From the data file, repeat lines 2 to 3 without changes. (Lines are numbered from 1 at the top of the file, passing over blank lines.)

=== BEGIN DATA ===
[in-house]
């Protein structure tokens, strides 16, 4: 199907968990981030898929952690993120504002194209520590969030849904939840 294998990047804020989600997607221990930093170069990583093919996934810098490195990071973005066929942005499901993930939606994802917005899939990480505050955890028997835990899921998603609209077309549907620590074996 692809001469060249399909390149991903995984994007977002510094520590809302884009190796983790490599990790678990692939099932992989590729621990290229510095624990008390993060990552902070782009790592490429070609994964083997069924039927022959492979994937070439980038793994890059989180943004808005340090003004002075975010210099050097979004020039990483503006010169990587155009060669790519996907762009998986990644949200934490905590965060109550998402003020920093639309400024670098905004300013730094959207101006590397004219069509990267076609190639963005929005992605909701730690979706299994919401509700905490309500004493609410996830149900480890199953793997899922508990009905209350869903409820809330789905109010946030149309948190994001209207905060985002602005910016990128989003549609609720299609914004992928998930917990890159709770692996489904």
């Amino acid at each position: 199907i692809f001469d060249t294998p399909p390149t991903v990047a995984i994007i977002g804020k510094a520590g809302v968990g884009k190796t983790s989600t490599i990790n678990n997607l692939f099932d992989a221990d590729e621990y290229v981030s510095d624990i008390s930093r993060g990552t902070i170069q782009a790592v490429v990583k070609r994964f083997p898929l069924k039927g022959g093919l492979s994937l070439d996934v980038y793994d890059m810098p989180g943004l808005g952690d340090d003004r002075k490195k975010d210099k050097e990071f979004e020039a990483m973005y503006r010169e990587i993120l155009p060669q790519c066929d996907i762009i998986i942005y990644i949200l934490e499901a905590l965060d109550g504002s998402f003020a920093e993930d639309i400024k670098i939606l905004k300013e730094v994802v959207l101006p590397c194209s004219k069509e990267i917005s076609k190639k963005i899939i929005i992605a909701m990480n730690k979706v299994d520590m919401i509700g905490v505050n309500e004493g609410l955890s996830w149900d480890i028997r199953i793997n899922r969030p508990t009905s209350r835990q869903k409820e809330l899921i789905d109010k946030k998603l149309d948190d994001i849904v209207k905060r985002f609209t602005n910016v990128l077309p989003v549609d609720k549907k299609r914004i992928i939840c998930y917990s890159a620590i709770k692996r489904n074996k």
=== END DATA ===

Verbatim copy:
């Protein structure tokens, strides 16, 4: 199907968990981030898929952690993120504002194209520590969030849904939840 294998990047804020989600997607221990930093170069990583093919996934810098490195990071973005066929942005499901993930939606994802917005899939990480505050955890028997835990899921998603609209077309549907620590074996 692809001469060249399909390149991903995984994007977002510094520590809302884009190796983790490599990790678990692939099932992989590729621990290229510095624990008390993060990552902070782009790592490429070609994964083997069924039927022959492979994937070439980038793994890059989180943004808005340090003004002075975010210099050097979004020039990483503006010169990587155009060669790519996907762009998986990644949200934490905590965060109550998402003020920093639309400024670098905004300013730094959207101006590397004219069509990267076609190639963005929005992605909701730690979706299994919401509700905490309500004493609410996830149900480890199953793997899922508990009905209350869903409820809330789905109010946030149309948190994001209207905060985002602005910016990128989003549609609720299609914004992928998930917990890159709770692996489904």
């Amino acid at each position: 199907i692809f001469d060249t294998p399909p390149t991903v990047a995984i994007i977002g804020k510094a520590g809302v968990g884009k190796t983790s989600t490599i990790n678990n997607l692939f099932d992989a221990d590729e621990y290229v981030s510095d624990i008390s930093r993060g990552t902070i170069q782009a790592v490429v990583k070609r994964f083997p898929l069924k039927g022959g093919l492979s994937l070439d996934v980038y793994d890059m810098p989180g943004l808005g952690d340090d003004r002075k490195k975010d210099k050097e990071f979004e020039a990483m973005y503006r010169e990587i993120l155009p060669q790519c066929d996907i762009i998986i942005y990644i949200l934490e499901a905590l965060d109550g504002s998402f003020a920093e993930d639309i400024k670098i939606l905004k300013e730094v994802v959207l101006p590397c194209s004219k069509e990267i917005s076609k190639k963005i899939i929005i992605a909701m990480n730690k979706v299994d520590m919401i509700g905490v505050n309500e004493g609410l955890s996830w149900d480890i028997r199953i793997n899922r969030p508990t009905s209350r835990q869903k409820e809330l899921i789905d109010k946030k998603l149309d948190d994001i849904v209207k905060r985002f609209t602005n910016v990128l077309p989003v549609d609720k549907k299609r914004i992928i939840c998930y917990s890159a620590i709770k692996r489904n074996k």